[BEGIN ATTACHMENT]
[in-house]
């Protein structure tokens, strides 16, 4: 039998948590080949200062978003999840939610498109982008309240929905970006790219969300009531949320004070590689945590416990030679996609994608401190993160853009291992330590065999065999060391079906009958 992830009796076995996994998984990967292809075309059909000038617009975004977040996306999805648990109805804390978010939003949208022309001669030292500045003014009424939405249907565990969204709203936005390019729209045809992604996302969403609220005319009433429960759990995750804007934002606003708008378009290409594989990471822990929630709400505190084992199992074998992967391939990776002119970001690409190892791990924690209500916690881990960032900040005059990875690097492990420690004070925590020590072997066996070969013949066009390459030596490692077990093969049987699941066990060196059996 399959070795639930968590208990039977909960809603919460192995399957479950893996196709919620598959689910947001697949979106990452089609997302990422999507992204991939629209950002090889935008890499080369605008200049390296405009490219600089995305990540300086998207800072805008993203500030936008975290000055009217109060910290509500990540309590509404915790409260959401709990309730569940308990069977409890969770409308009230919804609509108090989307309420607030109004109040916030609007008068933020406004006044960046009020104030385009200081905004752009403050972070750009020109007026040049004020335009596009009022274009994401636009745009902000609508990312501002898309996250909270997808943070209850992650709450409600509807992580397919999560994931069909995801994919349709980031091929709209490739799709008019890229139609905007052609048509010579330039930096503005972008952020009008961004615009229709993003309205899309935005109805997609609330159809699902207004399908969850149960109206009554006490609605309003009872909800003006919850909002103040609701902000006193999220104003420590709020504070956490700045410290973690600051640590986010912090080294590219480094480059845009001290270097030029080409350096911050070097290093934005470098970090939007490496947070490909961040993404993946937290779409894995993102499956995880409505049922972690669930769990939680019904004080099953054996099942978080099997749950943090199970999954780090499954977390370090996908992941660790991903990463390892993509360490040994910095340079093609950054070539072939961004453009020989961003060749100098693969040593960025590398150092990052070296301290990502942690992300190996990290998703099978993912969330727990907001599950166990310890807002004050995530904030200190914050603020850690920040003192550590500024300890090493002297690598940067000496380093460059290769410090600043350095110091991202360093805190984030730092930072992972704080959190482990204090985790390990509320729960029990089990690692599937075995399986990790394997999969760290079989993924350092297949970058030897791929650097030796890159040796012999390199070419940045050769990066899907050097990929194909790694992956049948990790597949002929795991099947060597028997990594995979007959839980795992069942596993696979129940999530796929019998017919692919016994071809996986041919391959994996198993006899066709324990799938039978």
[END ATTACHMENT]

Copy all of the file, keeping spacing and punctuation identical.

[in-house]
């Protein structure tokens, strides 16, 4: 039998948590080949200062978003999840939610498109982008309240929905970006790219969300009531949320004070590689945590416990030679996609994608401190993160853009291992330590065999065999060391079906009958 992830009796076995996994998984990967292809075309059909000038617009975004977040996306999805648990109805804390978010939003949208022309001669030292500045003014009424939405249907565990969204709203936005390019729209045809992604996302969403609220005319009433429960759990995750804007934002606003708008378009290409594989990471822990929630709400505190084992199992074998992967391939990776002119970001690409190892791990924690209500916690881990960032900040005059990875690097492990420690004070925590020590072997066996070969013949066009390459030596490692077990093969049987699941066990060196059996 399959070795639930968590208990039977909960809603919460192995399957479950893996196709919620598959689910947001697949979106990452089609997302990422999507992204991939629209950002090889935008890499080369605008200049390296405009490219600089995305990540300086998207800072805008993203500030936008975290000055009217109060910290509500990540309590509404915790409260959401709990309730569940308990069977409890969770409308009230919804609509108090989307309420607030109004109040916030609007008068933020406004006044960046009020104030385009200081905004752009403050972070750009020109007026040049004020335009596009009022274009994401636009745009902000609508990312501002898309996250909270997808943070209850992650709450409600509807992580397919999560994931069909995801994919349709980031091929709209490739799709008019890229139609905007052609048509010579330039930096503005972008952020009008961004615009229709993003309205899309935005109805997609609330159809699902207004399908969850149960109206009554006490609605309003009872909800003006919850909002103040609701902000006193999220104003420590709020504070956490700045410290973690600051640590986010912090080294590219480094480059845009001290270097030029080409350096911050070097290093934005470098970090939007490496947070490909961040993404993946937290779409894995993102499956995880409505049922972690669930769990939680019904004080099953054996099942978080099997749950943090199970999954780090499954977390370090996908992941660790991903990463390892993509360490040994910095340079093609950054070539072939961004453009020989961003060749100098693969040593960025590398150092990052070296301290990502942690992300190996990290998703099978993912969330727990907001599950166990310890807002004050995530904030200190914050603020850690920040003192550590500024300890090493002297690598940067000496380093460059290769410090600043350095110091991202360093805190984030730092930072992972704080959190482990204090985790390990509320729960029990089990690692599937075995399986990790394997999969760290079989993924350092297949970058030897791929650097030796890159040796012999390199070419940045050769990066899907050097990929194909790694992956049948990790597949002929795991099947060597028997990594995979007959839980795992069942596993696979129940999530796929019998017919692919016994071809996986041919391959994996198993006899066709324990799938039978």